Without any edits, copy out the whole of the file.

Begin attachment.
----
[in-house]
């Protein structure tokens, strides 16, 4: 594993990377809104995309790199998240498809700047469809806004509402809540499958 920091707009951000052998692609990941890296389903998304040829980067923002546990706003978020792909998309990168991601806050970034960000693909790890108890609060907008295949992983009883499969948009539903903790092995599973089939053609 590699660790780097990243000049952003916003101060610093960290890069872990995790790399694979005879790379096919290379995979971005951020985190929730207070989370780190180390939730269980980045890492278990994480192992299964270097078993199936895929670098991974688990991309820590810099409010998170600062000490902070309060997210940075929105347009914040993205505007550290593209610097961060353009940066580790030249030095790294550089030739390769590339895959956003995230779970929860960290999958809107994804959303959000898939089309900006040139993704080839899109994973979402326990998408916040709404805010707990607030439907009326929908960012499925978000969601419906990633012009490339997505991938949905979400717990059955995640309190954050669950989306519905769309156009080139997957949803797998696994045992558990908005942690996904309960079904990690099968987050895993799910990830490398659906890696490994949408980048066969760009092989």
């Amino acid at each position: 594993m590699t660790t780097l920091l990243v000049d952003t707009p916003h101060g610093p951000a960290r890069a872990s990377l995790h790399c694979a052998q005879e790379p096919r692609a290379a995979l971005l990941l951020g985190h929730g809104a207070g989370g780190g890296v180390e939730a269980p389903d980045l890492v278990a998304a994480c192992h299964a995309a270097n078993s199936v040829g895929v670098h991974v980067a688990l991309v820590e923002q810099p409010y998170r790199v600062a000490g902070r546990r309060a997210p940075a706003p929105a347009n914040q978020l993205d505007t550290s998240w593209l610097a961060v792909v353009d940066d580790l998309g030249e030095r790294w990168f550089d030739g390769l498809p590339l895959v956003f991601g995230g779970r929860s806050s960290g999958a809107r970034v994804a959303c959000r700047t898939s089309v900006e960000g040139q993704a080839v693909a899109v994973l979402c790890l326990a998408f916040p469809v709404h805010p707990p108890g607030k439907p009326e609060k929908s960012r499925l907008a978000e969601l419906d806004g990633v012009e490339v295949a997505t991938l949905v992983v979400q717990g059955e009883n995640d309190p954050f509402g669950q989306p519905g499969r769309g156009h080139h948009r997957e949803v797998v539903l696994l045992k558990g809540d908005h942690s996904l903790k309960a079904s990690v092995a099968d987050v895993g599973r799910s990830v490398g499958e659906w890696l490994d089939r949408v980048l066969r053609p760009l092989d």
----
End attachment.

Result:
[in-house]
């Protein structure tokens, strides 16, 4: 594993990377809104995309790199998240498809700047469809806004509402809540499958 920091707009951000052998692609990941890296389903998304040829980067923002546990706003978020792909998309990168991601806050970034960000693909790890108890609060907008295949992983009883499969948009539903903790092995599973089939053609 590699660790780097990243000049952003916003101060610093960290890069872990995790790399694979005879790379096919290379995979971005951020985190929730207070989370780190180390939730269980980045890492278990994480192992299964270097078993199936895929670098991974688990991309820590810099409010998170600062000490902070309060997210940075929105347009914040993205505007550290593209610097961060353009940066580790030249030095790294550089030739390769590339895959956003995230779970929860960290999958809107994804959303959000898939089309900006040139993704080839899109994973979402326990998408916040709404805010707990607030439907009326929908960012499925978000969601419906990633012009490339997505991938949905979400717990059955995640309190954050669950989306519905769309156009080139997957949803797998696994045992558990908005942690996904309960079904990690099968987050895993799910990830490398659906890696490994949408980048066969760009092989």
């Amino acid at each position: 594993m590699t660790t780097l920091l990243v000049d952003t707009p916003h101060g610093p951000a960290r890069a872990s990377l995790h790399c694979a052998q005879e790379p096919r692609a290379a995979l971005l990941l951020g985190h929730g809104a207070g989370g780190g890296v180390e939730a269980p389903d980045l890492v278990a998304a994480c192992h299964a995309a270097n078993s199936v040829g895929v670098h991974v980067a688990l991309v820590e923002q810099p409010y998170r790199v600062a000490g902070r546990r309060a997210p940075a706003p929105a347009n914040q978020l993205d505007t550290s998240w593209l610097a961060v792909v353009d940066d580790l998309g030249e030095r790294w990168f550089d030739g390769l498809p590339l895959v956003f991601g995230g779970r929860s806050s960290g999958a809107r970034v994804a959303c959000r700047t898939s089309v900006e960000g040139q993704a080839v693909a899109v994973l979402c790890l326990a998408f916040p469809v709404h805010p707990p108890g607030k439907p009326e609060k929908s960012r499925l907008a978000e969601l419906d806004g990633v012009e490339v295949a997505t991938l949905v992983v979400q717990g059955e009883n995640d309190p954050f509402g669950q989306p519905g499969r769309g156009h080139h948009r997957e949803v797998v539903l696994l045992k558990g809540d908005h942690s996904l903790k309960a079904s990690v092995a099968d987050v895993g599973r799910s990830v490398g499958e659906w890696l490994d089939r949408v980048l066969r053609p760009l092989d």